2. Nicely said and spot on (IMO)… remember where all the admonishments to “just believe” are coming from—they are coming from the faith and the book of the faith… it’s like the guy, who having just scribbled something in his notebook, looks down says, “It’s true! I read it! And here it is!”

  3. marriage is like a tuning fork….

    but seriously, i would say that all that has been said is true about ‘religious faith’, but boiled down the concept of faith is just a tool we use as self-aware thinking beings to fill in the unknown in order to get to the next level of life. Be that the next second or next ten years of continuing to exist in the direction that we want to go. We can spend our whole lives dedicated (or obsessed?) to finding the truth of all or just one unknown…but is this a waste of life? You decide to either have faith that this is the most important “thing” in life to find truth, or use faith to continue on to the what you feel is more important. I don’t find faith as ignorance solely.

  4. “A casual stroll through the lunatic asylum shows that faith does not prove anything.”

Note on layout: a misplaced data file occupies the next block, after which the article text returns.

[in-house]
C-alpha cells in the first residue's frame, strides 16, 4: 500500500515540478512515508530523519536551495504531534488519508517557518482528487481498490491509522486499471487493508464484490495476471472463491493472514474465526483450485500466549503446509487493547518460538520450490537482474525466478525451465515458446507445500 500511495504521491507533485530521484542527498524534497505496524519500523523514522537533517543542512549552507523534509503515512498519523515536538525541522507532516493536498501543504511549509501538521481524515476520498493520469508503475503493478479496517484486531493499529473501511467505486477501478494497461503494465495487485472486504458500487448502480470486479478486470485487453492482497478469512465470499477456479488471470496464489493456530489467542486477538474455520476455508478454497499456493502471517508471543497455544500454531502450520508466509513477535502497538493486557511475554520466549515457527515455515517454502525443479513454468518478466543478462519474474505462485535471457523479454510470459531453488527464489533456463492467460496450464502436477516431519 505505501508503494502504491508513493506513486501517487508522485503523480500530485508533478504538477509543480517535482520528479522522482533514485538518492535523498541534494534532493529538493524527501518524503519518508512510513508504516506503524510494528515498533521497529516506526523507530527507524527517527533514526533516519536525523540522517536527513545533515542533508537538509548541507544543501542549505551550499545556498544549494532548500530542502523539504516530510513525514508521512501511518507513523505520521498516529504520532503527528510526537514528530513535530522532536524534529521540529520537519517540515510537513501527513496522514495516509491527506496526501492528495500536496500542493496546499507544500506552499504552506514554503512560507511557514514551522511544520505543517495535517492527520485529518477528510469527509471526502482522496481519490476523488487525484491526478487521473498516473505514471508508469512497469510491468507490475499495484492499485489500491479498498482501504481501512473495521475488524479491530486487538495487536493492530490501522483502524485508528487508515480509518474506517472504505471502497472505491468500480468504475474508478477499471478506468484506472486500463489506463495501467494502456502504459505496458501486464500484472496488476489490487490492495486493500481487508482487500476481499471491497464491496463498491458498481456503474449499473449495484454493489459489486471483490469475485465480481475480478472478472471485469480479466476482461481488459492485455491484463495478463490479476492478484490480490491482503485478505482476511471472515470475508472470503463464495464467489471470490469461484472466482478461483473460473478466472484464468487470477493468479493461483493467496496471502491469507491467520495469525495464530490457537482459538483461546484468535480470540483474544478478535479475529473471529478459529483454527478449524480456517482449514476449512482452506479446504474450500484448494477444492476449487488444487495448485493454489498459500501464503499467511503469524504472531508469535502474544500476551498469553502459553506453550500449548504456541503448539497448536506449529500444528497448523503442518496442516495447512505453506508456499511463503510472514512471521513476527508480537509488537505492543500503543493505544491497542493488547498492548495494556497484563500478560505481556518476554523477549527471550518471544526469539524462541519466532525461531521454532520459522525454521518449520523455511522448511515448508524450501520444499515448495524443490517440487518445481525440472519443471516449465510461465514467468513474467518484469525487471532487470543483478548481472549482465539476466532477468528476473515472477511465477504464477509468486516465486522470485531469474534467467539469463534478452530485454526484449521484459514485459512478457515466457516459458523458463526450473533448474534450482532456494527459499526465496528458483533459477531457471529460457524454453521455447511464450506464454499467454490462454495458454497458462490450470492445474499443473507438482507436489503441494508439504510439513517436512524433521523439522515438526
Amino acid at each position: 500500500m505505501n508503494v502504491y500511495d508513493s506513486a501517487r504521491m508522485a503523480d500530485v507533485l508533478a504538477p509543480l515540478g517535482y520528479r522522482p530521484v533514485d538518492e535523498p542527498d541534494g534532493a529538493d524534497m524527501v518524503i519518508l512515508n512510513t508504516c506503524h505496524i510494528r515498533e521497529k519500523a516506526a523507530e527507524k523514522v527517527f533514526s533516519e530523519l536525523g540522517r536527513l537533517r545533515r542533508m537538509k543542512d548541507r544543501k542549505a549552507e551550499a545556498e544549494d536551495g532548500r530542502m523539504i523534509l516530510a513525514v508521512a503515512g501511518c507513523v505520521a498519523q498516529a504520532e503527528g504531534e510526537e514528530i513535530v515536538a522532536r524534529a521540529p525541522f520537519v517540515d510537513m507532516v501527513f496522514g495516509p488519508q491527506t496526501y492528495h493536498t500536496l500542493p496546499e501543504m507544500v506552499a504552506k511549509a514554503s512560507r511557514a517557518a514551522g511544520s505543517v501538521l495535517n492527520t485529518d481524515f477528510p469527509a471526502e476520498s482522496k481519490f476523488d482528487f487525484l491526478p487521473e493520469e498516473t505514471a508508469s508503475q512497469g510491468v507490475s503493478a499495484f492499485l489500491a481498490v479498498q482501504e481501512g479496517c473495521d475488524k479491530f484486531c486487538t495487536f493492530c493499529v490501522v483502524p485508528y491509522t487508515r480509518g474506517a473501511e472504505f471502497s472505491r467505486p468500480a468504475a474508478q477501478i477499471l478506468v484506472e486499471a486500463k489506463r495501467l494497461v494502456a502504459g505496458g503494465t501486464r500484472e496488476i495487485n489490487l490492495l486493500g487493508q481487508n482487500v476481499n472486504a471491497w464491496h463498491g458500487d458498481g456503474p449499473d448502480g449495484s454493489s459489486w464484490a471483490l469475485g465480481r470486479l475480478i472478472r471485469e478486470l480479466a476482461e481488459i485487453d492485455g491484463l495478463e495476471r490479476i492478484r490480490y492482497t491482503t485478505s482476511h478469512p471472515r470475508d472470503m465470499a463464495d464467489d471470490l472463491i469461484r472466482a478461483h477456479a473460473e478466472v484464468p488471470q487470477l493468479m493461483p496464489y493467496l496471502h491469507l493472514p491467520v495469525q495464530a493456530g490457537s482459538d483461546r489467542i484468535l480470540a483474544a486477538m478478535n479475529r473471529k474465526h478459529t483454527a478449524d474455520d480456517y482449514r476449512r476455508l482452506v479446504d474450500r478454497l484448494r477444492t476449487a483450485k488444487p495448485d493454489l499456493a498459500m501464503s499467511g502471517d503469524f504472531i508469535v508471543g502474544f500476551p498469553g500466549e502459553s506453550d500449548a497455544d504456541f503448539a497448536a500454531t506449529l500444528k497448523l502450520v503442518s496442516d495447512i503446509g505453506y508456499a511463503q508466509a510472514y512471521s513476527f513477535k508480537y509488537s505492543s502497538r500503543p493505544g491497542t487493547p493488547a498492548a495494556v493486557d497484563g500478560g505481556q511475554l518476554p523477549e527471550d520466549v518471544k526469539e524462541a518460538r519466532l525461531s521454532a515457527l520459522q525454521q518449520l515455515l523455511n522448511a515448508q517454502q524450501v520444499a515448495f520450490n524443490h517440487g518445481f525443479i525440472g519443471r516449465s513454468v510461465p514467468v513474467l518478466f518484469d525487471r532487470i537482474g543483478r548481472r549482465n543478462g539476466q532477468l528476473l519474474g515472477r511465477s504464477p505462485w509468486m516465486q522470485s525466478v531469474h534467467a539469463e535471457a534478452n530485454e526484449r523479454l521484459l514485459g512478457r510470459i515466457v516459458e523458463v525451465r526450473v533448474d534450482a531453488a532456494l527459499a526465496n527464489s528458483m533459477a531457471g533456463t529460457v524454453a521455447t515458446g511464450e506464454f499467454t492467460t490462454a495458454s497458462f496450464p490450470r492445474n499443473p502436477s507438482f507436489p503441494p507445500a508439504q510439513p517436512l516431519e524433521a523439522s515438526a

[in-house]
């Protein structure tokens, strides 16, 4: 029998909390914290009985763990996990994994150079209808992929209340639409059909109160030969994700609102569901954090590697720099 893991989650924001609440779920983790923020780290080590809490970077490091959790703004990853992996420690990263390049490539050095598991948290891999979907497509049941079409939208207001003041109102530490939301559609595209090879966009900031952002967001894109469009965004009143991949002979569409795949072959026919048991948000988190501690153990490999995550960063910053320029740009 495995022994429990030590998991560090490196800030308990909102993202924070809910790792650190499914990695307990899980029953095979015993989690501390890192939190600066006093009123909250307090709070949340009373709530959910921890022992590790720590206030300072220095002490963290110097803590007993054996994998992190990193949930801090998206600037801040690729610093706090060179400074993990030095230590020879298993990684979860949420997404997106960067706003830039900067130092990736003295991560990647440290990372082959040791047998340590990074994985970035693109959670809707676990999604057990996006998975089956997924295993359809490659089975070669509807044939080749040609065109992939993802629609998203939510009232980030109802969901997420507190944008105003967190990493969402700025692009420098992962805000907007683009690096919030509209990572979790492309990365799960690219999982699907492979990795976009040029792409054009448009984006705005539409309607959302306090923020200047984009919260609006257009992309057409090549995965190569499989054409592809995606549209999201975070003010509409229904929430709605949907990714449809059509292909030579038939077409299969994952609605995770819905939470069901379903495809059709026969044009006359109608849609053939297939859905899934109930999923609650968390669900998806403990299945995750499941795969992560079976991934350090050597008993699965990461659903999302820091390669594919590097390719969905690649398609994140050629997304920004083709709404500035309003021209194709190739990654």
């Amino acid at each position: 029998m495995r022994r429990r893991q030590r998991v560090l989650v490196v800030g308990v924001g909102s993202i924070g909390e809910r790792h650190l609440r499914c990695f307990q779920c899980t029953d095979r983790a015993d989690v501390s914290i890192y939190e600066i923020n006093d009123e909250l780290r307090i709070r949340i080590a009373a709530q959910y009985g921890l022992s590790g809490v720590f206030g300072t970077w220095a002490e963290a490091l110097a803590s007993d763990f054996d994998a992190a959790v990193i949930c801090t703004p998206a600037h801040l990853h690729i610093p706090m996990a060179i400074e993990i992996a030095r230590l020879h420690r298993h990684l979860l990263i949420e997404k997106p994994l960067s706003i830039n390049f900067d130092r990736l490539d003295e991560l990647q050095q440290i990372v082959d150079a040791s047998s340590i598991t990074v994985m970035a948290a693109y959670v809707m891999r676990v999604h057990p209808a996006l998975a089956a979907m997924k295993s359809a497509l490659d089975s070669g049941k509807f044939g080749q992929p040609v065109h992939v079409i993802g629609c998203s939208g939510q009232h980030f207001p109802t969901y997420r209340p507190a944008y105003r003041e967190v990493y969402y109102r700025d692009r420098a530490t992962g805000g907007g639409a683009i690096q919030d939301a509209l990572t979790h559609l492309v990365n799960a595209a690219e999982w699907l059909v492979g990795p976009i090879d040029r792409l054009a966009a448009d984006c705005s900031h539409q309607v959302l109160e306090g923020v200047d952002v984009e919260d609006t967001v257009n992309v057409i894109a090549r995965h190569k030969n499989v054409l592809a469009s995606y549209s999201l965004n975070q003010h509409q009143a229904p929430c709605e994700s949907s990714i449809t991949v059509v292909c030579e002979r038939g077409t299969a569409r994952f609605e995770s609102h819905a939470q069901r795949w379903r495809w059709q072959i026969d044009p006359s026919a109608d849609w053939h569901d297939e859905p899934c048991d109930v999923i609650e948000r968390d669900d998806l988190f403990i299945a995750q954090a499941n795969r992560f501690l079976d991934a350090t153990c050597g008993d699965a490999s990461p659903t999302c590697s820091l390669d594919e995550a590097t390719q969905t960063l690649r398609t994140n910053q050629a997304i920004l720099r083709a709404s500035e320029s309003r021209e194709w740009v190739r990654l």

“Faith: not wanting to know what is true.”


  5. Having faith seems little more than an excuse to hold onto something you know logically to not be true. “He’s just not that into you” is a book about, among other things, refusing to accept or give credence to the stupid excuses or lies or denials because it makes you feel better. He’s not calling you because he’s not interested so why continue chasing him down. Doesn’t the Bible rely on, prey on, our need to believe in what we know not to be true because doing otherwise makes us less good. Where’s my burning bush? Where’s my miracle? Well, thundering voices from above aren’t coming because “he’s just not that into you”. Being honest with yourself and having self respect would tell you to give it up. He’s not coming. But the Bible wants you to believe if you do that, you’ve now turned YOUR back on HIM. Incredulous!

  6. Well, what about the person who (by the standards laid down in this article) has a reasonable faith in god?

    “Every time I pray for XYZ, I get XYZ.”

    Same faith as the wife showing up on time?

  7. Do you mean like, “Every time I pray for the sun to rise, it does, the very next day!”